Pharmacy Author: Omudhome Ogbru, PharmD
What Is Chantix?
What Are Side Effects of Chantix?
Common side effects of Chantix include
- nausea (may persist for several months),
- stomach pain,
- unusual dreams,
- sleep problems (insomnia),
- headache, dry mouth, or
- unpleasant taste in your mouth.
Chantix is not addictive and is not a controlled substance; however, some patients may experience irritability and sleep disturbance if Chantix is abruptly discontinued. Patients may experience psychiatric symptoms such as behavioral changes, agitation, depressed mood, and suicidal behavior while using Chantix. Tell your doctor if you have serious side effects of Chantix including
- burning feeling in feet/toes, or
- unusual pain in the legs when walking.
Dosage for Chantix
The recommended dose of Chantix is 0.5 mg daily for 3 days followed by 0.5 mg twice daily for 4 days, then 1 mg twice daily for the remainder of the treatment period. Duration of therapy is 12 weeks.
What Drugs, Substances, or Supplements Interact with Chantix?
If treatment is successful, continue for an additional 12 weeks in order increase the chance of long-term abstinence.
Chantix During Pregnancy and Breastfeeding
There are no adequate studies in pregnant women and it is not known whether Chantix is excreted in breast milk.
Our Chantix (varenicline) Side Effects Drug Center provides a comprehensive view of available drug information on the potential side effects when taking this medication.
This is not a complete list of side effects and others may occur. Call your doctor for medical advice about side effects. You may report side effects to FDA at 1-800-FDA-1088.
Get emergency medical help if you have signs of an allergic reaction (hives, difficult breathing, swelling in your face or throat) or a severe skin reaction (fever, sore throat, burning eyes, skin pain, red or purple skin rash with blistering and peeling).
Stop using varenicline and call your doctor at once if you have:
- a seizure (convulsions);
- thoughts about suicide or hurting yourself;
- strange dreams, sleepwalking, trouble sleeping;
- new or worsening mental health problems--mood or behavior changes, depression, agitation, hostility, aggression;
- heart attack symptoms--chest pain or pressure, pain spreading to your jaw or shoulder, nausea, sweating; o
- stroke symptoms--sudden numbness or weakness (especially on one side of the body), slurred speech, problems with vision or balance.
Your family or other caregivers should also be alert to changes in your mood or behavior.
Common side effects may include:
- nausea (may persist for several months), vomiting;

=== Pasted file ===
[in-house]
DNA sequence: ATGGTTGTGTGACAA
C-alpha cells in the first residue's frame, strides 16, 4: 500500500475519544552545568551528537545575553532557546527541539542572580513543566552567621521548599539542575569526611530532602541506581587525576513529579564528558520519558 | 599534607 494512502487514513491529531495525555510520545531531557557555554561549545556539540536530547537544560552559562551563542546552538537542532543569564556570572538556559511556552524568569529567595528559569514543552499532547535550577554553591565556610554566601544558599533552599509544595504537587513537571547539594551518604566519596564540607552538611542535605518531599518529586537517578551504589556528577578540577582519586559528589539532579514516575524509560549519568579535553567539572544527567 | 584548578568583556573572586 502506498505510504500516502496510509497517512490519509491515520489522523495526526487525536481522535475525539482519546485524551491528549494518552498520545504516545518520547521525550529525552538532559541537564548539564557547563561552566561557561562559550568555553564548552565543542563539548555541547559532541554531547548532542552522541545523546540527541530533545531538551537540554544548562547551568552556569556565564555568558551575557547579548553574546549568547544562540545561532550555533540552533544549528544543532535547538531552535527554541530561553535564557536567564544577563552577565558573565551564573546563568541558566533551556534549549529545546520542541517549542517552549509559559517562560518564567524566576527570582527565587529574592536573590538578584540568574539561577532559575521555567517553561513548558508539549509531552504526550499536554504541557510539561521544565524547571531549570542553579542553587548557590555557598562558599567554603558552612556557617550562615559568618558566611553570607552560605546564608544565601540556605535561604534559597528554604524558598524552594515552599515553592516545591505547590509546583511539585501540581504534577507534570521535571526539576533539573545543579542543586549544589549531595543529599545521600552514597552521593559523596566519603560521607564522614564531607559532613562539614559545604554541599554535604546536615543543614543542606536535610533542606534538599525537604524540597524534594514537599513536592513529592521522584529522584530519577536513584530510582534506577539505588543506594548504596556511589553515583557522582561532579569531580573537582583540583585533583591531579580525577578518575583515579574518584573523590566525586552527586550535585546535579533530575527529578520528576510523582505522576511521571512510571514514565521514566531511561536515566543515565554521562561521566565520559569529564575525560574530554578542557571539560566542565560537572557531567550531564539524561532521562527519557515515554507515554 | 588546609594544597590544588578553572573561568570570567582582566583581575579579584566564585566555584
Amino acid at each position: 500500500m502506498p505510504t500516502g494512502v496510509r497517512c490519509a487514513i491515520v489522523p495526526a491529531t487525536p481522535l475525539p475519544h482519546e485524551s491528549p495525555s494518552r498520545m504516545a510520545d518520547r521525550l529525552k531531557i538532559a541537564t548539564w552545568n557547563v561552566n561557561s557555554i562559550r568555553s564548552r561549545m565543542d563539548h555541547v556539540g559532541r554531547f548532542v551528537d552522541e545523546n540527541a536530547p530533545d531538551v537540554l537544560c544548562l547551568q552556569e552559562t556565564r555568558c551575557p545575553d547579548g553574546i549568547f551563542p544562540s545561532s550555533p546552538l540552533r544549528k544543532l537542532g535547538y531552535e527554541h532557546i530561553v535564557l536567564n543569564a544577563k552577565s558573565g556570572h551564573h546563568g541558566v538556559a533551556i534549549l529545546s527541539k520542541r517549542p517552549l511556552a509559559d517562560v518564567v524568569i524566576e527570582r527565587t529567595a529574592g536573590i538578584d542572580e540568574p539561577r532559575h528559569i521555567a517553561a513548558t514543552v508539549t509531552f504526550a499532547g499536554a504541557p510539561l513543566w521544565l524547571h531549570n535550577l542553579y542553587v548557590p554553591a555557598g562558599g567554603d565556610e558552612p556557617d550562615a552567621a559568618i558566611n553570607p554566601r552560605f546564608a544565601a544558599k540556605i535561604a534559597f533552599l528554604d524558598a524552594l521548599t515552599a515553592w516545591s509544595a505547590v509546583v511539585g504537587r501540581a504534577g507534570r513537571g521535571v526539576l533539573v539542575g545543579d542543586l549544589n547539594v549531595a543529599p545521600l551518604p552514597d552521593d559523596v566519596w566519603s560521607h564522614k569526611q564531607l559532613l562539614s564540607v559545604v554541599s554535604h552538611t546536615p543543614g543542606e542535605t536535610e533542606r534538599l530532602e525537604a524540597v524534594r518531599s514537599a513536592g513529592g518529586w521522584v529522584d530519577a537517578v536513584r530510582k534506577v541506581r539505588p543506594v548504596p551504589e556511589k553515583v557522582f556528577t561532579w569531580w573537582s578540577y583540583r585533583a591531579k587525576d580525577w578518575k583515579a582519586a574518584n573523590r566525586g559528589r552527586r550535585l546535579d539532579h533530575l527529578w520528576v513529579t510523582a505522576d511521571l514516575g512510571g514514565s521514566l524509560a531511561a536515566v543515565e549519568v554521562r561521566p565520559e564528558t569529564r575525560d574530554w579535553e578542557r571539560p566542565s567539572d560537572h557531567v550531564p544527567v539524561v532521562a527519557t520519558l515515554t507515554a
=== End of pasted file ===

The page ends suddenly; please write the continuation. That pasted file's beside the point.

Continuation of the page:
- constipation, gas;
- sleep problems (insomnia); or
- unusual dreams.
This is not a complete list of side effects and others may occur. Call your doctor for medical advice about side effects. You may report side effects to FDA at 1-800-FDA-1088.
Read the entire detailed patient monograph for Chantix (Varenicline)
The following serious adverse reactions were reported in postmarketing experience and are discussed in greater detail in other sections of the labeling:
- Neuropsychiatric Adverse Events including Suicidality [see WARNINGS AND PRECAUTIONS]
- Seizures [see WARNINGS AND PRECAUTIONS]
- Interaction with alcohol [see WARNINGS AND PRECAUTIONS]
- Accidental injury [see WARNINGS AND PRECAUTIONS]
- Cardiovascular events [see WARNINGS AND PRECAUTIONS]
- Somnambulism [see WARNINGS AND PRECAUTIONS]
- Angioedema and hypersensitivity reactions [see WARNINGS AND PRECAUTIONS]
- Serious skin reactions [see WARNINGS AND PRECAUTIONS]
In the placebo-controlled premarketing studies, the most common adverse events associated with CHANTIX (>5% and twice the rate seen in placebo-treated patients) were nausea, abnormal (vivid, unusual, or strange) dreams, constipation, flatulence, and vomiting.
The treatment discontinuation rate due to adverse events in patients dosed with 1 mg twice daily was 12% for CHANTIX, compared to 10% for placebo in studies of three months' treatment. In this group, the discontinuation rates that are higher than placebo for the most common adverse events in CHANTIX-treated patients were as follows: nausea (3% vs. 0.5% for placebo), insomnia (1.2% vs. 1.1% for placebo), and abnormal dreams (0.3% vs. 0.2% for placebo).
Clinical Trials Experience
Because clinical trials are conducted under widely varying conditions, the adverse reactions rates observed in the clinical studies of a drug cannot be directly compared to rates in the clinical trials of another drug and may not reflect the rates observed in clinical practice.
During the premarketing development of CHANTIX, over 4500 subjects were exposed to CHANTIX, with over 450 treated for at least 24 weeks and approximately 100 for a year. Most study participants were treated for 12 weeks or less.
The most common adverse event associated with CHANTIX treatment is nausea, occurring in 30% of patients treated at the recommended dose, compared with 10% in patients taking a comparable placebo regimen [see WARNINGS AND PRECAUTIONS].